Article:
If you are thinking that the tax-saving season had ended on March 31, 2019, and it’s time to push tax-related affairs to the back burner, you might be taking a wrong step. For salaried individuals, the month of April is crucial as it decides how much monthly take-home pay one will get from their jobs all through the year after adjusting for taxes.
Right at the beginning of the new financial year 2019-20, the employees are being asked by the employer or the accounts department to submit an Investment Declaration. In such a declaration, the employees have to declare the various tax-saving options that they will resort to during the FY. Before the end of the same FY sometime in January or February, the employers will ask for the actual proof of investments.
Why do employers ask for declarations
“TDS has to be deducted by any person who is responsible for paying any income chargeable under head ‘Salaries’ at the time of payment. TDS has to be deducted on the estimated income of an employee at the average rate of Income-tax computed on the basis of rates in force for that financial year,” says Heena Arora, Finance & Marketing Head, All India ITR.
Some tax saving options come under Section 80C of the Income Tax Act, 1961 such as PPF, ELSS which are investment oriented while few others like tuition fees or principal repayment on home loans are outflows or expenses. According to Heena, “ The employer shall take into consideration the following exemptions and deductions for the purpose of TDS calculation:
a) Exemptions covered under Section 10 (HRA, Conveyance Allowance, other allowances or perquisites exempt from tax, etc.)
b) Deductions allowed under Chapter VI-A (Section 80C to 80U)”
The employees need to furnish a declaration indicating amount under any of these tax savers. For example, if the employee is going to invest Rs 80,000 in ELSS anytime before the end of FY 2020, the same can be mentioned in the Investment Declaration.
In addition, there are other deductions such as Section 80D ( for the premium paid towards health insurance), Section 24 ( for interest paid in home loan for a self-occupied property) etc. Further, the Investment Declaration also asks for HRA details if one is living on rent.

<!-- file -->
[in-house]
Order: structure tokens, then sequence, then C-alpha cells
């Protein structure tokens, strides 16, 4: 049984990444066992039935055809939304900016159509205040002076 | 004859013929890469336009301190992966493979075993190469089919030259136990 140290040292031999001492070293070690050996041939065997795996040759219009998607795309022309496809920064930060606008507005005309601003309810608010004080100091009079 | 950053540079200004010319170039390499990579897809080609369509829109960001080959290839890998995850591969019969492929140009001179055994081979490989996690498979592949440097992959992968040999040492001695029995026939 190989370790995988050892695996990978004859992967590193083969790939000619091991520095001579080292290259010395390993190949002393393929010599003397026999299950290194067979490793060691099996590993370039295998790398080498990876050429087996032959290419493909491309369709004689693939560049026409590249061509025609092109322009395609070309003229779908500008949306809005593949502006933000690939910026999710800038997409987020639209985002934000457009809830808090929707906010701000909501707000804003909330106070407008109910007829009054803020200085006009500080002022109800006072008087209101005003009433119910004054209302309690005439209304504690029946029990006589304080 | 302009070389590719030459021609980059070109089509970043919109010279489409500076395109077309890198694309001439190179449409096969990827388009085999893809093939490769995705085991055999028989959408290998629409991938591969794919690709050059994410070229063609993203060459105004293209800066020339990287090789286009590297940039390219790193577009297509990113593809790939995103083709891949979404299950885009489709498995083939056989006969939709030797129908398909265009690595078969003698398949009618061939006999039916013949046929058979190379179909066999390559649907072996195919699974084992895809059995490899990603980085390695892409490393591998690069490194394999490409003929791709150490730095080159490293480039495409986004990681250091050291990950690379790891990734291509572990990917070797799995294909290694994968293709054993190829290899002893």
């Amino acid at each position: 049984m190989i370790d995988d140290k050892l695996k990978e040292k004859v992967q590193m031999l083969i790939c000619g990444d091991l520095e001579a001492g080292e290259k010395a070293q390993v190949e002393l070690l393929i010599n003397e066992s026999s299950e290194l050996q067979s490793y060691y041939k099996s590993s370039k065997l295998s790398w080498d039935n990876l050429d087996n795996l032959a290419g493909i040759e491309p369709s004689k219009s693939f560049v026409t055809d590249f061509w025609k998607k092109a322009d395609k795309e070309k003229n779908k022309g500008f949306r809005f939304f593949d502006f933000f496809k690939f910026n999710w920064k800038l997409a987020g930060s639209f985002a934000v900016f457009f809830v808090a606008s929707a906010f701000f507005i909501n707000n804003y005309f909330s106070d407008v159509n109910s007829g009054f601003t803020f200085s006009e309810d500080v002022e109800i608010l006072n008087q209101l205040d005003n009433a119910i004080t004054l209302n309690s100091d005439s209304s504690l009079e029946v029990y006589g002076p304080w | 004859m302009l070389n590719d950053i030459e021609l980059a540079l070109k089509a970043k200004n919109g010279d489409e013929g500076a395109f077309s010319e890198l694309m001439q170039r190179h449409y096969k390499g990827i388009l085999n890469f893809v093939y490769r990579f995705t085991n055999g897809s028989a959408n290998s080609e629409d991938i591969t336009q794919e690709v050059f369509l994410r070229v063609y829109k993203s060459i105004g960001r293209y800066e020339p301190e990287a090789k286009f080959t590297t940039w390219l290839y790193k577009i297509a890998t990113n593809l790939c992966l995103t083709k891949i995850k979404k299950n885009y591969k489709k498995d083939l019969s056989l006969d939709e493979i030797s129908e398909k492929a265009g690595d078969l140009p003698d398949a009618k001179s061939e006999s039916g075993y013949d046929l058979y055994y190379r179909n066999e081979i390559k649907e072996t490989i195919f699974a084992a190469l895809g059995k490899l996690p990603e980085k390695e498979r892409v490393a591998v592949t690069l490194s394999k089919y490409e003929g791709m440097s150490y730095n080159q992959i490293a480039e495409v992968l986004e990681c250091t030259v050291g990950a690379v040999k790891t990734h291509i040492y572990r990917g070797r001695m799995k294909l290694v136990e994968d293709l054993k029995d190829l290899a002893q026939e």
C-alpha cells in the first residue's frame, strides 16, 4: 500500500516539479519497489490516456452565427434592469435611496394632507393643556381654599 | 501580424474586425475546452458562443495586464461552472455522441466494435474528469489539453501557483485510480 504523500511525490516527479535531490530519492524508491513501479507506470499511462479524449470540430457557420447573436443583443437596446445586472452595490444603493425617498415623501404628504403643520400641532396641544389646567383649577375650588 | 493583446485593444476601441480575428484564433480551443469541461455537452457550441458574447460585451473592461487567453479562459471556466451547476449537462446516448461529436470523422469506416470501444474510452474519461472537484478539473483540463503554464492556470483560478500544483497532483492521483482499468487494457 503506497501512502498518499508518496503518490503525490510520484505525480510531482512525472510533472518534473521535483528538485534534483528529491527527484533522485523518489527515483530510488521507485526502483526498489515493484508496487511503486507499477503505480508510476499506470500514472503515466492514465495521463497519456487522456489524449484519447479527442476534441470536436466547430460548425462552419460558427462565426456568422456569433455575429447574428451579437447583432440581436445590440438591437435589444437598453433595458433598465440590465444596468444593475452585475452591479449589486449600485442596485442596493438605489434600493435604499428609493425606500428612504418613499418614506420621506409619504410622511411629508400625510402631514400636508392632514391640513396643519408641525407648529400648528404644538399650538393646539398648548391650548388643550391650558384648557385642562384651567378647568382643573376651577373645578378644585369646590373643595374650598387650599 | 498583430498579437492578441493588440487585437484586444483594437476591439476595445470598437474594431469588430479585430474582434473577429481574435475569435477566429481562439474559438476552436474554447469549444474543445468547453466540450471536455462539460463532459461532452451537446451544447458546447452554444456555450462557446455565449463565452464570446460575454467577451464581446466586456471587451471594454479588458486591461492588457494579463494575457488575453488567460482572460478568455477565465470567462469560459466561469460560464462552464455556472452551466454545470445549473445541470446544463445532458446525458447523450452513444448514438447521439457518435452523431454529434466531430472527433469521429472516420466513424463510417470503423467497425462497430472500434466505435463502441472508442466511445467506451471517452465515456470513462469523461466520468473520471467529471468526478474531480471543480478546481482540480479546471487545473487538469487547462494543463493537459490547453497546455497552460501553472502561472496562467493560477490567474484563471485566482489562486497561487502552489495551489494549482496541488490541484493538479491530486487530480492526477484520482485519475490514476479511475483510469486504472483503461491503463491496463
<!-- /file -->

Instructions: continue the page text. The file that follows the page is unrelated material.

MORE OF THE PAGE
Similarly, if you have already made or will be making any tax saving investment or expenses during the FY 2019-20, it may be furnished in the Investment Declaration to be submitted to the employer. Based on such declarations, your employer will deduct taxes from your income.
The maximum tax benefit under section 80C that can be availed is Rs 1.5 lakh in a year. Similarly, the caps exist for section 80D and Section 24 and other deductions. Remember, this tax deducted at source (TDS) by your employer will be based entirely on your declaration and will apply on a monthly basis.
What if one doesn’t submit
If one doesn’t submit the Investment Declaration, the benefit under various deductions are not taken into account and accordingly, the income is fully subject to tax. “In cases wherein the employee fails to declare his Investment details to the employer at the beginning of the financial year, the employer shall deduct his TDS on the gross salary hence deducting more TDS than applicable. This results in an incorrect deduction of TDS thus making the employer bear more tax than applicable on him,” says Heena.
However, that does not mean, this tax liability from salary income is final. Any tax deducted by the employer may be claimed by the taxpayer while filing an income tax return in the relevant assessment year if tax benefits have been availed. If the employer had deducted more tax, it will get refunded by the tax department.
At times, employees submit the form by maximising the eligible amount under each available deduction. But then, at the time submitting actual proofs fail to match their declared amount. “In case the actual investment at the end of the FY is less than what was declared, the employee has to declare the actual amount while filing his Income Tax Return and hence shall be liable to pay tax if applicable,” says Heena.
The employer, in such a case, deducts a higher TDS in the last 1-2 months of the FY. The flip-side of such an approach is that the take-home pay during the last two months could be considerably less.